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For the next couple weeks, the northern nighttime sky holds a visual treat that’s well worth seeing, according to Montana State University researcher Joe Shaw.

The comet known as NEOWISE “is pretty spectacular,” said Shaw, a sky-viewing enthusiast and professor in the Department of Electrical and Computer Engineering in MSU’s Norm Asbjornson College of Engineering. “It’s bigger and brighter than any comet I’ve seen since the ‘90s.”

Resembling a large star with a glowing tail, NEOWISE is a chunk of icy and sooty rock roughly three miles wide that has been wandering the solar system for more than 4 billion years, according to NASA. The tail is a result of illuminated dust and ionized gases that are vaporized from the comet’s surface as it nears the sun.

While a recent comet had tail more like a dull “smudge,” Shaw said, with NEOWISE “it’s a long streak. It’s really very pretty.”

The next week or so offers prime viewing, and the best time to see NEOWISE against a dark sky is between roughly 2 a.m. and 4 a.m. as the comet rises in the northeastern sky, according to Shaw. Starting this week, viewers can also spot the comet shortly after nightfall as it descends in the northwest.

As the comet continues its journey though the solar system, those times and locations will shift, and an online sky viewing tool like Stellarium can help keep track, Shaw said. In general, NEOWISE will appear increasingly higher in the northwest at nightfall. By early August, it will set around 1 a.m. and not appear later in the night.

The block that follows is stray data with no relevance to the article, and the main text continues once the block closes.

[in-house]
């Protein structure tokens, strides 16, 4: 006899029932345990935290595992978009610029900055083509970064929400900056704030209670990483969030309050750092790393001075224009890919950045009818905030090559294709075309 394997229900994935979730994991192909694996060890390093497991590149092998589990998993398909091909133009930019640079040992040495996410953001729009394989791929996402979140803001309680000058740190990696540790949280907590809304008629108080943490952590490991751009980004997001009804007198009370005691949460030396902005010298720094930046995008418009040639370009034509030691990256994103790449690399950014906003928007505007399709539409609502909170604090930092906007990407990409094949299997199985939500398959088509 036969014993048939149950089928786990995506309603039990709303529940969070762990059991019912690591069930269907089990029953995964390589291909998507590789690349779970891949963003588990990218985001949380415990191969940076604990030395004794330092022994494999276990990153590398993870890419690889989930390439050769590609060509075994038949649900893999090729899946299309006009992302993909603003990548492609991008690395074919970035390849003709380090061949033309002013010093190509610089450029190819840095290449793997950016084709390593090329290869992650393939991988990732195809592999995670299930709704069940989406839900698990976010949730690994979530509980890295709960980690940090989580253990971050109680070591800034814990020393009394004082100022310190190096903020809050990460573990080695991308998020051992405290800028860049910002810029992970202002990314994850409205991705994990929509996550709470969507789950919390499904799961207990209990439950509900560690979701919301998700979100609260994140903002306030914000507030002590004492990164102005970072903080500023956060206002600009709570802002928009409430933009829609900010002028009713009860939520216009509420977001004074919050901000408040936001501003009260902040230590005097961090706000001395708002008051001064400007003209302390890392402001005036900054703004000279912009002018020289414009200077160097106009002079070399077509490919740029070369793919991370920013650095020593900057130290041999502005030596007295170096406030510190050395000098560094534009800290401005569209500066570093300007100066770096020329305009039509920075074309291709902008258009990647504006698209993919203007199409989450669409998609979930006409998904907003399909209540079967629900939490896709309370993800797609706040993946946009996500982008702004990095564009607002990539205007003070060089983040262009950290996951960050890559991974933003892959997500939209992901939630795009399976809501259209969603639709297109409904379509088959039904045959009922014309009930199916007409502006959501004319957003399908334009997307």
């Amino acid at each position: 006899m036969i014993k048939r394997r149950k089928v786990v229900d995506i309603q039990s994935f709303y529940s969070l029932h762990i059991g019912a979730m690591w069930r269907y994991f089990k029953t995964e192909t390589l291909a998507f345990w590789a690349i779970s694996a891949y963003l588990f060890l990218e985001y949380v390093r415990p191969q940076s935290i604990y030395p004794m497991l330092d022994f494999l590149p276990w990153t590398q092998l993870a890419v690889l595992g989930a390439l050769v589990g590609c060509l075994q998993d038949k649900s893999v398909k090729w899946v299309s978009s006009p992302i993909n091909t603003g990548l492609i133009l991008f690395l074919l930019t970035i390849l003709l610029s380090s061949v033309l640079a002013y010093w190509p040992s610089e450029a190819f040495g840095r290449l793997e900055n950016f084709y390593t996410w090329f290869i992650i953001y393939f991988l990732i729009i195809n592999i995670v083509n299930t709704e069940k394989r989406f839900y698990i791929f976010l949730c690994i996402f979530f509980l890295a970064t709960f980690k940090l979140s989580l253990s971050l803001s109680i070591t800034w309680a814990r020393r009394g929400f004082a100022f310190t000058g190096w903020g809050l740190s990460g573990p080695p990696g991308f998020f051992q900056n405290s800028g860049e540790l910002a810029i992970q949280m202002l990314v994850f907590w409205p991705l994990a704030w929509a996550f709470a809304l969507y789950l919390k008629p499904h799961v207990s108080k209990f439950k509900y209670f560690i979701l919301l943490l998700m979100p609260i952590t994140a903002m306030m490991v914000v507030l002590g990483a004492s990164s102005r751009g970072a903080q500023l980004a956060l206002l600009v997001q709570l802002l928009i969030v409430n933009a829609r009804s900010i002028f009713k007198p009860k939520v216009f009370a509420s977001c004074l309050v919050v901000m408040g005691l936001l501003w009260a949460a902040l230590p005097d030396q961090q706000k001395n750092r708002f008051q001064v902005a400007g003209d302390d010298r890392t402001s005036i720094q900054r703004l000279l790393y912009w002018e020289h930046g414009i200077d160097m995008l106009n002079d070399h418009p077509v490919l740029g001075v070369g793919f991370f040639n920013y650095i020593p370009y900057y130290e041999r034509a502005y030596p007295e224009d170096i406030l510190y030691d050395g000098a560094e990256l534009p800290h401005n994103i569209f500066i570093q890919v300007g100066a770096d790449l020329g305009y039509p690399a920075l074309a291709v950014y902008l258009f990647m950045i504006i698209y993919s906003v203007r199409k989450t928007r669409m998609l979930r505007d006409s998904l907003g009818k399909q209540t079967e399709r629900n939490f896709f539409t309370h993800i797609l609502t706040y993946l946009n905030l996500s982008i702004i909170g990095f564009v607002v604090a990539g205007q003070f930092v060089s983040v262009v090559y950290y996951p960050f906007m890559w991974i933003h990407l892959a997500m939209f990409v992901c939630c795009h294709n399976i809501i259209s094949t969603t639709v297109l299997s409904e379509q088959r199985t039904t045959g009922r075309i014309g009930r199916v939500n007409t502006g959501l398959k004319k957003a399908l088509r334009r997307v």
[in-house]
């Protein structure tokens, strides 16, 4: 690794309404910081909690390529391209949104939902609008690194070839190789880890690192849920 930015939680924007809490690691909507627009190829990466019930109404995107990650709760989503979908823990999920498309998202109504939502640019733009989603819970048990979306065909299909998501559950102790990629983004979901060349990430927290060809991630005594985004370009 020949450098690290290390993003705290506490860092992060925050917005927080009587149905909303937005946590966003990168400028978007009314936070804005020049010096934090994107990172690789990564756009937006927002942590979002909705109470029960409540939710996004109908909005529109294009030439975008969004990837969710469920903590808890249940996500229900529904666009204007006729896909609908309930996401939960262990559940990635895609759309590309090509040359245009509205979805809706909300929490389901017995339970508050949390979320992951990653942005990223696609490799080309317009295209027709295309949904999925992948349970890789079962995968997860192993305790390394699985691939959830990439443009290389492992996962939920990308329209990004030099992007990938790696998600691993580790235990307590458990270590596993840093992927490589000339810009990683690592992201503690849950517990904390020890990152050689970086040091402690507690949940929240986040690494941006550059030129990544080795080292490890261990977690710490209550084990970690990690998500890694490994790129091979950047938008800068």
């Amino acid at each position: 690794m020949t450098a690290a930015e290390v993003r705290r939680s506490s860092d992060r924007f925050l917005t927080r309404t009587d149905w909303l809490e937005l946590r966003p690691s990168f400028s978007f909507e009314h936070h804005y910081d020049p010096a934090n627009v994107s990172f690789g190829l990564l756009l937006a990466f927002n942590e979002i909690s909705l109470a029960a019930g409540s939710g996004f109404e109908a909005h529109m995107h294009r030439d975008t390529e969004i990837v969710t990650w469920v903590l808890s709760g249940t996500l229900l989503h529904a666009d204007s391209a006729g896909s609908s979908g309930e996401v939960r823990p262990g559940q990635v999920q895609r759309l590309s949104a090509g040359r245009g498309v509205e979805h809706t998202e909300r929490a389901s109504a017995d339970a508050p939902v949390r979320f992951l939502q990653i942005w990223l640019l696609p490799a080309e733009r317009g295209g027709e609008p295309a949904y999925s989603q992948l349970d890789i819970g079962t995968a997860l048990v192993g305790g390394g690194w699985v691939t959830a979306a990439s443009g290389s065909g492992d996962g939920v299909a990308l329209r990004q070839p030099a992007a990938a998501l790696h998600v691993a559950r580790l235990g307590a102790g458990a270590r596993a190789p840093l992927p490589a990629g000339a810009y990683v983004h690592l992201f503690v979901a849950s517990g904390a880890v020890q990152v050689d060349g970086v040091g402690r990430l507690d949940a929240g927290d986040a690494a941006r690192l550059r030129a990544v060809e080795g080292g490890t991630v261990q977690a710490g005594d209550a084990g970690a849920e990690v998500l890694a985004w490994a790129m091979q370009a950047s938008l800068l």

Getting away from city lights and using an ordinary pair of binoculars helps the comet to visually “pop,” Shaw said.

Shaw, the director of MSU’s Optical Technology Center, is something of a connoisseur of optical phenomena in the sky, often alerting the MSU community to the occurrence of rare and interesting cloud formations or the aurora borealis. He is the author of a book about viewing unique optical phenomena from airplanes. As a result of his optics research, he also has an unlikely connection to NEOWISE, which is named for the NASA satellite - called Near-Earth Object Wide-field Infrared Survey Explorer - that first detected the comet in March.

While on sabbatical in 2015, Shaw helped to develop a NEOWISE replacement at the Utah State University Space Dynamics Lab. The purpose of both satellites is to detect asteroids or other space objects that could collide with Earth, using optical technology so sensitive that they can spot the equivalent of a human hair on Earth from the International Space Station, according to Shaw.

Luckily, the NEOWISE comet will stay a safe 64 million miles from Earth. “But is sure is putting on a show,” Shaw said.

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